Jean in Wisc Posted April 20, 2009 Share Posted April 20, 2009 I took this 35 years ago. I'm no help for my son here. So....ds it taking Apologia Physics, but he has not had trig. (Bad idea?) He can do the math on the calculator and get the right answer, but he doesn't know what an inverse tangent is. Would anyone like to try to define it for us...please talk to us as though we are 3rd graders. LOL! Thanks, Jean Quote Link to comment Share on other sites More sharing options...

Jane in NC Posted April 20, 2009 Share Posted April 20, 2009 Let's say you have a function, f, which takes x to some output, say y. The inverse function, denoted f^(-1) (and please don't confuse this -1 with an exponent!), takes one back, so to speak. The inverse, applied to that value y returns to the initial number x. Let's look at an example. Consider f(x) = x^2 for non-negative x values only. You know that f(3) = 3^2 = 9. The inverse of f is the square root of x. That is, f^(-1)(x) = sqrt(x). So f^-1(9) = sqrt (9) = 3. You are back with the x with which you started. Now let's consider tangent: f(x) = tan x. You know that f(pi/4) = tan(pi/4) = 1. The inverse tangent function, tan^(-1)(x) is also denoted Arctan(x), which might be easier to use here to avoid that -1 stuff. So Arctan(1) = pi/4, bringing us back to where we began in the previous step. There is more to be said but I want to make sure you understand this bit first. Jane Quote Link to comment Share on other sites More sharing options...

Jean in Wisc Posted April 20, 2009 Author Share Posted April 20, 2009 Let's say you have a function, f, which takes x to some output, say y. The inverse function, denoted f^(-1) (and please don't confuse this -1 with an exponent!), takes one back, so to speak. The inverse, applied to that value y returns to the initial number x. Let's look at an example. Consider f(x) = x^2 for non-negative x values only. You know that f(3) = 3^2 = 9. The inverse of f is the square root of x. That is, f^(-1)(x) = sqrt(x). So f^-1(9) = sqrt (9) = 3. You are back with the x with which you started. Now let's consider tangent: f(x) = tan x. You know that f(pi/4) = tan(pi/4) = 1. The inverse tangent function, tan^(-1)(x) is also denoted Arctan(x), which might be easier to use here to avoid that -1 stuff. So Arctan(1) = pi/4, bringing us back to where we began in the previous step. There is more to be said but I want to make sure you understand this bit first. Jane Thank you! I can follow this enough to walk through it with ds. He says he can understand it here, but he still doesn't understand enough to know why plugging the numbers into his calculator gets what he gets. He really needs to take a class in trig. Math is making sense to this boy for the first time in 13 years. This is the first time ever that I've seen him question why something works in math--and wanting to know more! He did Alg II in weeks rather than months this year. I only wish his little head had gotten math-wise earlier so that we could have done precalc, too. I don't know if Chalkdust was the missing factor or if maturity was the main part of this change. Ah! The struggles-to-success stories of homeschooling. :)Jean Quote Link to comment Share on other sites More sharing options...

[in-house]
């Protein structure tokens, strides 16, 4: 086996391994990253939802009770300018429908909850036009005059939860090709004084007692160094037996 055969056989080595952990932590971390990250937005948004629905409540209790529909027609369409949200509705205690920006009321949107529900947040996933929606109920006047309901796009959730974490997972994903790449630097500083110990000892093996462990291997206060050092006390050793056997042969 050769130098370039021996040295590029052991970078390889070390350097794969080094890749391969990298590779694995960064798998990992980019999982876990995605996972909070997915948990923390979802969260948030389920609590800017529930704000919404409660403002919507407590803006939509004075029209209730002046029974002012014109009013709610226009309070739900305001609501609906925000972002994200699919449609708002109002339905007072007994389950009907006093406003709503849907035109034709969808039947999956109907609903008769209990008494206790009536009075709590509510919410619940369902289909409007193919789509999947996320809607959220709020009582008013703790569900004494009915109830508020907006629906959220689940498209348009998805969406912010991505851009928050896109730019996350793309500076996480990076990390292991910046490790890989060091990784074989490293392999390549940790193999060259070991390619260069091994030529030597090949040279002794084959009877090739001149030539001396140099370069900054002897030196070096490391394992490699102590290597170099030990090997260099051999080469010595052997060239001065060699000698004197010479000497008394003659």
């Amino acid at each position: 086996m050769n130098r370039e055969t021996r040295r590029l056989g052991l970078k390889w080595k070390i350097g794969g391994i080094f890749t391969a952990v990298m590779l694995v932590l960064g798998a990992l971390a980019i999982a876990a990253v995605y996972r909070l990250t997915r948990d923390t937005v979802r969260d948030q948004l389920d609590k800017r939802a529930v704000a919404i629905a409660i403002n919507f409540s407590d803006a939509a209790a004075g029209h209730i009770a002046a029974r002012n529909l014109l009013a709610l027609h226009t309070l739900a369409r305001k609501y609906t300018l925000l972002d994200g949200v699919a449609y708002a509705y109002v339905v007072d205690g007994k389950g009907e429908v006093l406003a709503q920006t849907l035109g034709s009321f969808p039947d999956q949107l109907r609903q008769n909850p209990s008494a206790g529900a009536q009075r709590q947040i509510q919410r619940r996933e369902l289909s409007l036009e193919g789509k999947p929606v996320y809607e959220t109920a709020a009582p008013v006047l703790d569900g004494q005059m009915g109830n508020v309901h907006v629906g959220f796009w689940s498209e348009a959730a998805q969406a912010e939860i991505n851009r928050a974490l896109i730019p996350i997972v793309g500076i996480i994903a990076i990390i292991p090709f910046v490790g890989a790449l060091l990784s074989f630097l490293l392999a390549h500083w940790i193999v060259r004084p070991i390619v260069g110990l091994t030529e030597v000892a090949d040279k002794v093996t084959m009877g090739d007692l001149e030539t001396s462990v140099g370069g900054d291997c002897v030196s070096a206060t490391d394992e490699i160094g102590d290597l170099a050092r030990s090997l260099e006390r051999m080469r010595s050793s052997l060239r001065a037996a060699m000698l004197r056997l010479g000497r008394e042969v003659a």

Jane in NC Posted April 20, 2009 Share Posted April 20, 2009 I can follow this enough to walk through it with ds. He says he can understand it here, but he still doesn't understand enough to know why plugging the numbers into his calculator gets what he gets. He really needs to take a class in trig. In terms of his calculator (which I assume is a TI graphing calculator): If he enters tan (pi/4) =....the display reads 1. If he enters (second function) tan 1 =...the display reads .785398... which is an approximation of pi/4. (Remember that one is undoing what the other one does.) Here the second function/tan sequence produces the arctan or inverse tan function. If your son looks at the keypad on his TI, he'll see that several functions are thus paired with their inverses: ln/e, x^2/sq root, log/10^x. Quote Link to comment Share on other sites More sharing options...

LoriM Posted April 20, 2009 Share Posted April 20, 2009 Jean, This is one of those cases that MUS PreCalculus (formerly known as Trig) would be a good fit for your son. He could quickly finish a PreCalc course before the fall. My dd covered Trig in about 9 weeks, meeting with 3 other students twice a week in my living room. :) They all went on to Calculus in the fall, and saw dramatic improvements in their ACT math scores that fall. Lori Quote Link to comment Share on other sites More sharing options...

Jean in Wisc Posted April 20, 2009 Author Share Posted April 20, 2009 Jean, This is one of those cases that MUS PreCalculus (formerly known as Trig) would be a good fit for your son. He could quickly finish a PreCalc course before the fall. My dd covered Trig in about 9 weeks, meeting with 3 other students twice a week in my living room. :) They all went on to Calculus in the fall, and saw dramatic improvements in their ACT math scores that fall. Lori :( Oh, how I wish we could! Ds will be back to working 12-hour days as soon as he can get his senior classwork finished. I'll see what he says. Jean Quote Link to comment Share on other sites More sharing options...

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